Which Joe gave his name to ‘sloppy joes’? We look at five interesting sandwiches and their lexical origins.
1Having or showing high moral standards:‘she considered herself very virtuous because she neither drank nor smoked’
righteous, good, moral, morally correct, ethical, upright, upstanding, high-minded, right-minded, right-thinking, principled, exemplary, clean, law-abiding, lawful, irreproachable, blameless, guiltless, unimpeachable, just, honest, honourable, unbribable, incorruptible, anti-corruptionView synonyms
- ‘Many have thought that having certain emotions is an important part of what it is to be a virtuous moral agent.’
- ‘The first few pages of the letter reflect the virtuous principles that a mother would try to inculcate into her daughter in the 18th century.’
- ‘Indeed, a parent who made his love conditional upon a child's maintaining some particular standard of virtuous behavior would be rightly regarded as something of a monster.’
- ‘That's why part of the school's mission is to build ‘a diverse, virtuous and moral America,’ he said.’
- ‘Religions and true religious leaders have always motivated us to indulge only in noble thoughts and virtuous actions.’
- ‘These guidelines state that if physicians must be moral and virtuous, the associations representing them must exhibit the same qualities and be seen to be acting in an altruistic fashion.’
- ‘He is a virtuous, moral man with dignity and strength, not the mild-mannered pushover of decades past.’
- ‘It's hypocritical in the sense that these people all lie yet proclaim themselves virtuous and honest, yes.’
- ‘Another feature of ceremonial discourse is that it will praise the virtuous and the good because it is designed for its receiver's pleasure.’
- ‘For one thing, the sanctimonious sermons by journalists about how virtuous and upstanding they are make them easy to detest.’
- ‘I've seen Titanic enough times to know that rich people are fatuous and greedy, while poor people are noble and virtuous.’
- ‘Understanding the way karma works, we seek to live a good and virtuous life through right thought, right speech and right action.’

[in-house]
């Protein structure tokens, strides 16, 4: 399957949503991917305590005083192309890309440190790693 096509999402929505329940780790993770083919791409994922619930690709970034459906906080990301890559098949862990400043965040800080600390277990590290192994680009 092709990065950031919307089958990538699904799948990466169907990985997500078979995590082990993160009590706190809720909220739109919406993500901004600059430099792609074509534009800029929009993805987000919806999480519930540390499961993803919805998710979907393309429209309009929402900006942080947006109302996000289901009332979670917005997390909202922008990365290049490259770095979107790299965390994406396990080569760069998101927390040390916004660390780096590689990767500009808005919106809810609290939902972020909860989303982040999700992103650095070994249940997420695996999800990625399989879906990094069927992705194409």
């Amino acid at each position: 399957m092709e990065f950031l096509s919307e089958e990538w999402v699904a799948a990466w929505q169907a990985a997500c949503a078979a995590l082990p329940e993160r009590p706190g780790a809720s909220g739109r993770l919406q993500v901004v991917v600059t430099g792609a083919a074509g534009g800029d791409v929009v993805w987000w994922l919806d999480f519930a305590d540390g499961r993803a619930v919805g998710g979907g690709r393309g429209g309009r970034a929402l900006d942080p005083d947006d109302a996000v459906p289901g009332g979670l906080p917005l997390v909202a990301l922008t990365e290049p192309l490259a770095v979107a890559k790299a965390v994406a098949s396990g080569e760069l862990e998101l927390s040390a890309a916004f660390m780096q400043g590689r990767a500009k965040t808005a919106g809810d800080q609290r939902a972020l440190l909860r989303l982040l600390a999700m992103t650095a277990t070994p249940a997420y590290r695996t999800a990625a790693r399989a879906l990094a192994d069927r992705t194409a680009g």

- ‘He presented himself as an honest and virtuous man, a spokesman for the outsiders in society.’
- ‘Should applications of technology be socially virtuous by any standard?’
- ‘Being virtuous means knowing the right time, place, circumstance, and manner in which to be courageous.’
- ‘Virgos are virtuous, ethical and kind-hearted.’
- ‘I, for one, from reading the Book of Job and having knowledge about the Eightfold Path would know that I have done the right thing by being virtuous since it would aid me in achieving nirvana.’
- ‘The consummation, the crowning glory of a well-lived life, happiness would be granted only to the worthy, the virtuous, the god-like happy few.’
- ‘The women's critique broke down views of virtue and vice that associated smoke with virtuous masculine industriousness and clean air with vicious feminized luxury.’
- ‘Athlete behavior is meant to be exemplary and virtuous and sustain the rags to riches myths of successful sports stars from humble origins.’
- 1.1archaic (especially of a woman) chaste.
virginal, virgin, chaste, maidenly, vestal, celibate, abstinentView synonyms
- ‘Arthurian quests in the name of chivalry, knight-errants fighting for the love and honor of a virtuous woman lose out in these Arthurian storylines to Arthur's subduing of countless lands.’
- ‘The price of a virtuous woman, says Proverbs, is more than that of rubies.’
- ‘Shakespeare places a high value upon chastity, but he does not go so far as some of his contemporaries who thought that virtuous women had no physical desires.’
- ‘Both serials harked back to a period when men were heroic, women were virtuous and times were better.’
- ‘Faithful Emilia died, still calmly defending Desdemona's innocence and proclaiming her love for the virtuous woman.’
Middle English: from Old French vertuous, from late Latin virtuosus, from virtus virtue.
We take a look at several popular, though confusing, punctuation marks.
From Afghanistan to Zimbabwe, discover surprising and intriguing language facts from around the globe.
The definitions of ‘buddy’ and ‘bro’ in the OED have recently been revised. We explore their history and increase in popularity.